Chapter III: Focal Point of the Synod

As it entered the second decade of its existence, the young congregation still had a rather tenuous hold on life; for it continued to be without either a full-time pastor or a church building. Its membership was neither large nor wealthy. However, toward the end of the decade, the dream of having a house of worship was realized, but then only because Des Moines was more and more coming to be a focal point of the Danish Church in America. Meanwhile, and most important, the day-to-day life of the congregation continued to be a blessing to many and an intimate concern of those who shared in it.

The Pastoral Leadership

For the first few years of its life, the president of the college had served as pastor of the congregation. Thus, Vestergaard and Nordentoft, both of whom had been educated at the University of Copenhagen and ordained in Denmark, had each served for about four years. Vestergaard, who was in his thirties at that time, was married and the father of three children, one of whom had died. He served the congregation until 1903 when he returned to Denmark to become a pastor in the state church until his death in 1937.

Nordentoft, who took over after Vestergaard, also lived in the president’s residence, located at the corner of East Ninth and Grandview. He, too, was in his thirties, and unmarried at the time, but his sister kept house for him. He served as pastor for four years, resigning in 1907 to devote his full effort to the work at the college. Three years later he moved to Solvang, California, where he was instrumental in opening a folk school and organizing a congregation. He married during his years in Solvang. He returned to Denmark in 1921, and served in various pastorates there until his death in 1942.

Eilif Wagner, Nordentoft’s assistant in the seminary, and later interim president of the college, succeeded him as the congregation’s pastor. Like his predecessors, he had been educated and ordained in Denmark. His wife was the daughter of a well-known folk school leader and editor in Denmark, and her brother, Erik Appel, was a lay

teacher at the college for some years. Wagner was barely thirty-one years old when he became pastor in Des Moines. His resignation from that pastorate became effective at the end of 1911, and the following summer he returned to Denmark where he began what was to be a long period of continuous service to one parish, brought to an end by his death in 1941.

On January 1, 1912)S. D. Rodholm, then thirty-five years of age, became pastor of St. Johannes congregation. Soren Damsgaard Rodholm, the first graduate of the seminary at Grand View, was the first pastor of the congregation to have received his theological education and ordination in America. After his ordination in 1901, he first served at Fredsville (Dike) Iowa, and then in Boston, Massachusetts. Following that, he spent a brief period in Denmark at the University of Copenhagen after which he came to Des Moines to become Wagner’s assistant in the theological seminary. Rodholm’s wife was the daughter of a prominent leader in the Danish Church in America, Pastor Peder Kjolhede. When the Rodholms came to Des Moines they had four children, and during the years they were here, five more were born.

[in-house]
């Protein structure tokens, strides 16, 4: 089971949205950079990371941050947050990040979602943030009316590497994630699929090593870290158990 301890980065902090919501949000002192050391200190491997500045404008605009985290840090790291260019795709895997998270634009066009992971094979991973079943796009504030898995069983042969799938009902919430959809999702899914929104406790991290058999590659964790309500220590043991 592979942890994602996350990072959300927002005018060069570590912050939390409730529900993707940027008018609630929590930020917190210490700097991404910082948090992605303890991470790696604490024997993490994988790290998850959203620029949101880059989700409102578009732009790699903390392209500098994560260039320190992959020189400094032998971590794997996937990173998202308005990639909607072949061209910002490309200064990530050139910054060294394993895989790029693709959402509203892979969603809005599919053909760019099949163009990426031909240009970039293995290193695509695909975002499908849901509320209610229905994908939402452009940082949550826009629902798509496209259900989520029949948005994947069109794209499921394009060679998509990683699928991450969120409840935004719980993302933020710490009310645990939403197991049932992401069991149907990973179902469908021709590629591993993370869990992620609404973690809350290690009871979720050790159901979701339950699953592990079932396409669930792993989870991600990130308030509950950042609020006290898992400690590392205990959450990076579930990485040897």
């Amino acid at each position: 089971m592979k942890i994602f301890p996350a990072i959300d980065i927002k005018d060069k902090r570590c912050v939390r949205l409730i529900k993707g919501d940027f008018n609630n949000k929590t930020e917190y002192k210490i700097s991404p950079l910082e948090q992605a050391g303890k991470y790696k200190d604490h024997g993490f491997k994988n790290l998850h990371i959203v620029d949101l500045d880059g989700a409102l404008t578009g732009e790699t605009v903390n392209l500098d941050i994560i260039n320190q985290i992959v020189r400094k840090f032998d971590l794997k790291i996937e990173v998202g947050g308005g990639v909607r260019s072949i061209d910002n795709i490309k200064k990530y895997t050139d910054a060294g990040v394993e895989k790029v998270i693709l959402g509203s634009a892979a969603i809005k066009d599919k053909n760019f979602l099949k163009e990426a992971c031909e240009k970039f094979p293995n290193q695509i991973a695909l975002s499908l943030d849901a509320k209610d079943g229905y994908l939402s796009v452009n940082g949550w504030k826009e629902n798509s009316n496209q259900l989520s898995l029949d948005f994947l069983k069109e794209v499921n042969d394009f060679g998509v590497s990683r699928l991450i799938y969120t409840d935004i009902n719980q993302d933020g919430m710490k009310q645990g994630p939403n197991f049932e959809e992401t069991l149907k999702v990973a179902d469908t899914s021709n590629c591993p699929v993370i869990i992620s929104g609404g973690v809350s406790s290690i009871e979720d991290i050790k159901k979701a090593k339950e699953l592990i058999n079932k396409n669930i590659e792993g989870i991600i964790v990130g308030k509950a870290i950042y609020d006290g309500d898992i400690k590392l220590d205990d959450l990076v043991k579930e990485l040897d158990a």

When in the fall of 1912 Pastor Thorvald Knudson came to assume the college presidency, he was active with Rodholm in the work of the congregation. He shared in the preaching and other work, but it was Rodholm who was officially the pastor. Rodholm continued in that role until he entered the military as a chaplain during World War I, serving at Fort Des Moines. From that time, until the coming of N. P. Gravengaard as the first full-time pastor in 1920, the pastorate was officially vacant. The work went on, however, under the leadership of Pastor Carl P. Hojberg, who was then president of the college.

Homes for Young and Old

During the second decade of the twentieth century, the number of young people listed in the annual report of the congregation fluctuated between seventy and ninety. During this period also, “Holger Danske,” the Danish youth group, grew in numbers and in strength. In the early years of its existence, it had met at the J. L. Jensen home on Boyd Avenue. By 1912 it had outgrown the room that had been set aside for it, and which Jensen needed,

and was ready to build a young people’s home.

It may be well to digress briefly at this point to make clear what was involved in the concept of a young people’s home. Such homes were built and operated by Danish young people in Minneapolis, Chicago, Los Angeles and Seattle as well as Des Moines. They were intended, first, to provide a place where young unmarried people of Danish background could make their home in an environment which would be both wholesome and familiar. Room and board were provided at a nominal cost and the home managed by a matron who was responsible for the cooking and cleaning. Both men and women might live in the home. A second purpose of such a home was to provide a center around which young people of a common cultural and religious background could rally. For years, for example, the home in Des Moines became a mecca on Thursday afternoons for many young Danish women who served as domestics.